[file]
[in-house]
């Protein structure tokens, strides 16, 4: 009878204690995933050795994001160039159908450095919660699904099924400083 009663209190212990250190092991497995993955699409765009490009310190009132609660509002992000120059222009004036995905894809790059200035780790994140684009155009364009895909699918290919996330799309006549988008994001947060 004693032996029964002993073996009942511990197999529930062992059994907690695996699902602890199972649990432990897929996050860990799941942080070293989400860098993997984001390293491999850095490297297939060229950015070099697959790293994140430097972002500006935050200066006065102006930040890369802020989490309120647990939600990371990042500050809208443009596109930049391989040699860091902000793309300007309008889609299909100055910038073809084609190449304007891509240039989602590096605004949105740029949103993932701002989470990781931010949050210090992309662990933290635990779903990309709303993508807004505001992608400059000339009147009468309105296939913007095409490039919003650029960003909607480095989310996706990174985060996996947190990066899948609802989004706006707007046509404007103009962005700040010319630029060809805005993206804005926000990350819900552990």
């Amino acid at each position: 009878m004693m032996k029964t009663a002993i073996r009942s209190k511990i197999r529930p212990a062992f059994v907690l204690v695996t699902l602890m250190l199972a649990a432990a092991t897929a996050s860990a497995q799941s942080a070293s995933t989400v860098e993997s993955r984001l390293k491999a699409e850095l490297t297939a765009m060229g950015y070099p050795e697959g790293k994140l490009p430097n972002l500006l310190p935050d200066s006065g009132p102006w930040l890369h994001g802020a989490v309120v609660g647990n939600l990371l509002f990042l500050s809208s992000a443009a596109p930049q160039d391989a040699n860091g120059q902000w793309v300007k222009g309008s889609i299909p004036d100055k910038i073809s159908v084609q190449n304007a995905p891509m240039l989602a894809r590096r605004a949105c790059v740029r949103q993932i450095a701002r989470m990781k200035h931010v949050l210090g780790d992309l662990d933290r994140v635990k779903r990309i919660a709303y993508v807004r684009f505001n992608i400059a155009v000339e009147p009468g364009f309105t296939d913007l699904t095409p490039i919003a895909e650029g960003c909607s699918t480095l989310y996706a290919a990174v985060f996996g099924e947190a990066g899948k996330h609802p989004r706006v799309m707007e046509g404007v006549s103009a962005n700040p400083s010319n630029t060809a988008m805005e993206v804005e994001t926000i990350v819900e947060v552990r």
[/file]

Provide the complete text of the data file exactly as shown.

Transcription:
[in-house]
């Protein structure tokens, strides 16, 4: 009878204690995933050795994001160039159908450095919660699904099924400083 009663209190212990250190092991497995993955699409765009490009310190009132609660509002992000120059222009004036995905894809790059200035780790994140684009155009364009895909699918290919996330799309006549988008994001947060 004693032996029964002993073996009942511990197999529930062992059994907690695996699902602890199972649990432990897929996050860990799941942080070293989400860098993997984001390293491999850095490297297939060229950015070099697959790293994140430097972002500006935050200066006065102006930040890369802020989490309120647990939600990371990042500050809208443009596109930049391989040699860091902000793309300007309008889609299909100055910038073809084609190449304007891509240039989602590096605004949105740029949103993932701002989470990781931010949050210090992309662990933290635990779903990309709303993508807004505001992608400059000339009147009468309105296939913007095409490039919003650029960003909607480095989310996706990174985060996996947190990066899948609802989004706006707007046509404007103009962005700040010319630029060809805005993206804005926000990350819900552990």
């Amino acid at each position: 009878m004693m032996k029964t009663a002993i073996r009942s209190k511990i197999r529930p212990a062992f059994v907690l204690v695996t699902l602890m250190l199972a649990a432990a092991t897929a996050s860990a497995q799941s942080a070293s995933t989400v860098e993997s993955r984001l390293k491999a699409e850095l490297t297939a765009m060229g950015y070099p050795e697959g790293k994140l490009p430097n972002l500006l310190p935050d200066s006065g009132p102006w930040l890369h994001g802020a989490v309120v609660g647990n939600l990371l509002f990042l500050s809208s992000a443009a596109p930049q160039d391989a040699n860091g120059q902000w793309v300007k222009g309008s889609i299909p004036d100055k910038i073809s159908v084609q190449n304007a995905p891509m240039l989602a894809r590096r605004a949105c790059v740029r949103q993932i450095a701002r989470m990781k200035h931010v949050l210090g780790d992309l662990d933290r994140v635990k779903r990309i919660a709303y993508v807004r684009f505001n992608i400059a155009v000339e009147p009468g364009f309105t296939d913007l699904t095409p490039i919003a895909e650029g960003c909607s699918t480095l989310y996706a290919a990174v985060f996996g099924e947190a990066g899948k996330h609802p989004r706006v799309m707007e046509g404007v006549s103009a962005n700040p400083s010319n630029t060809a988008m805005e993206v804005e994001t926000i990350v819900e947060v552990r």